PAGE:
Mobile medical innovations hint at healthcare industry disruption

By Elisa Silverman

| Healthcare

The continuing growth in mobile medical innovations brings a major disruption in healthcare delivery and management closer than ever. The era of virtual healthcare, dominated by telemedicine, digital diagnostics and remote monitoring, is coming.

The first phase has included fitness wearables that monitor heart rates, remind us to work out or tell us how many steps we’ve taken that day. According to Percolate, the number of wearable devices is forecasted to increase more than sixfold between 2015 and 2020. PwC Health Research Institute’s “Top health industry issues of 2016” revealed that health-related mobile app adoption doubled in two years, with nearly one-third of consumers having at least one health, fitness or medical app on their smartphone.

Yet mobile medical innovation has already expanded well beyond these basic health apps.

Apps to diagnose, treat and monitor what ails us

The health app market has a plethora of heart and blood pressure monitoring apps. Companies like MySugr have developed a range of apps to help people learn about and manage their diabetes. Other apps provide direct therapies, like the SimpleC Companion, which helps the lay caregiver provide therapies to loved ones living with Alzheimer’s.

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One cutting-edge trend is the development of diagnostic devices that attach to your mobile phone. Thanks to CellScope, parents can tether their smartphone to a miniature video camera designed to fit into a child’s ear, which works with an app to send the video for immediate diagnosis by a doctor. Healthcare providers can attach a special retinal imaging adapter from Peek Vision to a smartphone to screen for a host of illnesses that are detectable through our eyes. These small, simple devices empower doctors and nurses to make easy, accurate screening available anywhere in the world for relatively low costs.

Both doctors and consumers can appreciate apps that help patients take their medications correctly. Poor “drug adherence,” as the medical profession calls it, is a massive problem in successfully conquering treatable conditions. In a 2011 study, the Mayo Clinic estimated that 50 percent of patients don’t adhere to doctor’s instructions when taking their medications.

The Bernard Becker Medical Library at Washington University in St. Louis provides a list of FDA-approved medical mobile apps, including apps that work as portable EKGs or that estimate blood loss during surgery.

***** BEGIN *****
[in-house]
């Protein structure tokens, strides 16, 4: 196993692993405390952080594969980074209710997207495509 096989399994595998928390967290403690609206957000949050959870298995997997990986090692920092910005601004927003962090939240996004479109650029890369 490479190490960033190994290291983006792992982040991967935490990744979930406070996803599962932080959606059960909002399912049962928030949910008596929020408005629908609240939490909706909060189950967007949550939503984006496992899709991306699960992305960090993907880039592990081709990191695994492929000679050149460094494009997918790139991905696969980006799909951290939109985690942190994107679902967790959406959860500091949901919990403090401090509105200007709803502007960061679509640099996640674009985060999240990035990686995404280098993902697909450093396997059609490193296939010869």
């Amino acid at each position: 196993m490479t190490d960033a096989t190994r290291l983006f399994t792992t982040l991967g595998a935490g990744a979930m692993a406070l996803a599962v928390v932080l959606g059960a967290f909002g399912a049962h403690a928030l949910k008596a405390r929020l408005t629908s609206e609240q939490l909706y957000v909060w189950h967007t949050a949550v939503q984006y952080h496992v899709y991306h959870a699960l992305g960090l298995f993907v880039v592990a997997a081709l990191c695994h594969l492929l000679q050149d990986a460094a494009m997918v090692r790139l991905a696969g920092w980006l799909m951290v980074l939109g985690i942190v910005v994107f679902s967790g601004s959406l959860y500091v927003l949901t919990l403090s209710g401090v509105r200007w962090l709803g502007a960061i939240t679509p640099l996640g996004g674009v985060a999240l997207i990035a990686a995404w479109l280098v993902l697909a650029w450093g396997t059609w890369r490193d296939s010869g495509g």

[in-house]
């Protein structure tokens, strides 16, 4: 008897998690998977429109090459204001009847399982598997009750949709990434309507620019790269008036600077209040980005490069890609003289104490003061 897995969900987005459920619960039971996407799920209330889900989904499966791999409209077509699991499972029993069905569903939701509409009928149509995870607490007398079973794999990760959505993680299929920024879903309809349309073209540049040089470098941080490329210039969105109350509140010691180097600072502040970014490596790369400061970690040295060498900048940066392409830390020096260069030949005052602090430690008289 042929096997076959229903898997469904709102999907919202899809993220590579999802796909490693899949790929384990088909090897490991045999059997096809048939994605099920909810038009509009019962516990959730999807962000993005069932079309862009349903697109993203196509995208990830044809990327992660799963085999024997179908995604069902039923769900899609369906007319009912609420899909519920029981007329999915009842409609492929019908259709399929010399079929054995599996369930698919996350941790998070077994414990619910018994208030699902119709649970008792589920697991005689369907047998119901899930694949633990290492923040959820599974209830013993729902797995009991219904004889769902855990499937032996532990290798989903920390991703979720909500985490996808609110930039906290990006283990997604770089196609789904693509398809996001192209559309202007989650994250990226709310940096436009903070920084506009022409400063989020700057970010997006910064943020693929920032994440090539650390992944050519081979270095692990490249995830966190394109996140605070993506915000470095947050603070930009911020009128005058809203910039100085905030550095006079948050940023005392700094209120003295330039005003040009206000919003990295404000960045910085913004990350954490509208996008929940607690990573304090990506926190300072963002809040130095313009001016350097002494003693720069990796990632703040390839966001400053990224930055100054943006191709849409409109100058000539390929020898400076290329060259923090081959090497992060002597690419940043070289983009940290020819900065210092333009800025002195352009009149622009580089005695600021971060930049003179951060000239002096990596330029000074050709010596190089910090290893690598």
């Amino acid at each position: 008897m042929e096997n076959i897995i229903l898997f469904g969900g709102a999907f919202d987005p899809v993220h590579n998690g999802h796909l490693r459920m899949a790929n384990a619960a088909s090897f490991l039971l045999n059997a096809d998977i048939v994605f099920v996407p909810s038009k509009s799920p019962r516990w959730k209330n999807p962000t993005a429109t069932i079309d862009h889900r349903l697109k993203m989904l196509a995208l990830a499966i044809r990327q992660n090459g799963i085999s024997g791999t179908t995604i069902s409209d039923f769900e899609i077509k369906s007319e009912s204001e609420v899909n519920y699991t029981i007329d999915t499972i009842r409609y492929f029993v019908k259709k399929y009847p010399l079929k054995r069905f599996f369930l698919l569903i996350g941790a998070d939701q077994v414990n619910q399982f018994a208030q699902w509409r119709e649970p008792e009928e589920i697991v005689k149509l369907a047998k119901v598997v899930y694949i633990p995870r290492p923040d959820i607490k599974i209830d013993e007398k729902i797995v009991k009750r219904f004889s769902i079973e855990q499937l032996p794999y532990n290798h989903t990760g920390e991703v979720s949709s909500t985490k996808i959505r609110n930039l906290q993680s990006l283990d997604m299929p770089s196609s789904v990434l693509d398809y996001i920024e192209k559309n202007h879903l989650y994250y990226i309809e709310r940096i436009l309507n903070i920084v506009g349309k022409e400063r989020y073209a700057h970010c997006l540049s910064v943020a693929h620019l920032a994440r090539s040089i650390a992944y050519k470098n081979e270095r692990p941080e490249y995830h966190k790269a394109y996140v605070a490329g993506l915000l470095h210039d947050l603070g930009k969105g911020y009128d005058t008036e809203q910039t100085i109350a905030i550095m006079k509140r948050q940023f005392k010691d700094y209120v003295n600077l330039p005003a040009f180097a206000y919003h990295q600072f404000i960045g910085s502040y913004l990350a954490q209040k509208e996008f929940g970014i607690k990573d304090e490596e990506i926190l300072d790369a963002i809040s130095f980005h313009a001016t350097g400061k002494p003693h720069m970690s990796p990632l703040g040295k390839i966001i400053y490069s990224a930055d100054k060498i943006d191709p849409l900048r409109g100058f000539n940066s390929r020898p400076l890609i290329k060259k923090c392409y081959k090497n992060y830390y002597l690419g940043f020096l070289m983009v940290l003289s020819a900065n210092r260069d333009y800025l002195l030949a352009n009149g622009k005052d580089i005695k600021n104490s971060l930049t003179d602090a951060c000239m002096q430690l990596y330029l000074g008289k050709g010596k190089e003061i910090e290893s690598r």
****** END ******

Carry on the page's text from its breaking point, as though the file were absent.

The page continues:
Using mobile medical innovations to create more knowledgeable healthcare providers and consumers

The majority of apps in the medical information app sector constitutes medical libraries, med student learning apps, health records and personal health information management. Even so, there are some innovative things happening in the area of healthcare information apps.

Healthcare consumers are finding value in apps that provide information on treatment costs. MyMedicalShopper helps patients break through obtuse medical pricing, including direct comparison of procedure pricing at different clinics and hospitals, as well as track their deductible expenses. GoodRx provides consumers with price comparisons for prescription drugs.

For healthcare providers, apps broaden the scope of professional collaboration and development. Doximity, which is both a desktop and mobile app, is a social media network for doctors. It claims to provide HIPAA-quality security so doctors can fax patient documents to any other doctor in the network for consultation. It also customizes medical news and research for each doctor. Read by QxMD is another app intended to keep healthcare professionals current on the latest medical research.

As usual, mobile improves access and cuts costs

Mobile medical innovations expand access to quality healthcare for everyone. Urban millennials can use apps like Heal to schedule house calls. Healthcare providers in the most remote areas of the world can now diagnose malaria and tuberculosis on their smartphones with xRapid.

Quality of care improves with the ability to leverage cognitive computing techniques for a growing app database so health providers and companies can better predict, diagnose and prevent a host of medical issues. For example, medical publisher PLM used IBM Mobile to develop an app that warns doctors where there might be drug abuse or potentially harmful drug interactions.

Transforming traditional healthcare to virtual healthcare requires improving telemedicine technologies and infrastructure. The potential benefits of mobile medical innovations in the form of expanded access, improved care and lower costs can’t be ignored.

Written By

Elisa Silverman

Technology Writer

Elisa Silverman is a freelance writer, with a professional background in law and technology. She writes for technology companies and professional service firms. In addition, Elisa writes other types of B2B marketing content that help them establish authority and foster relationships…

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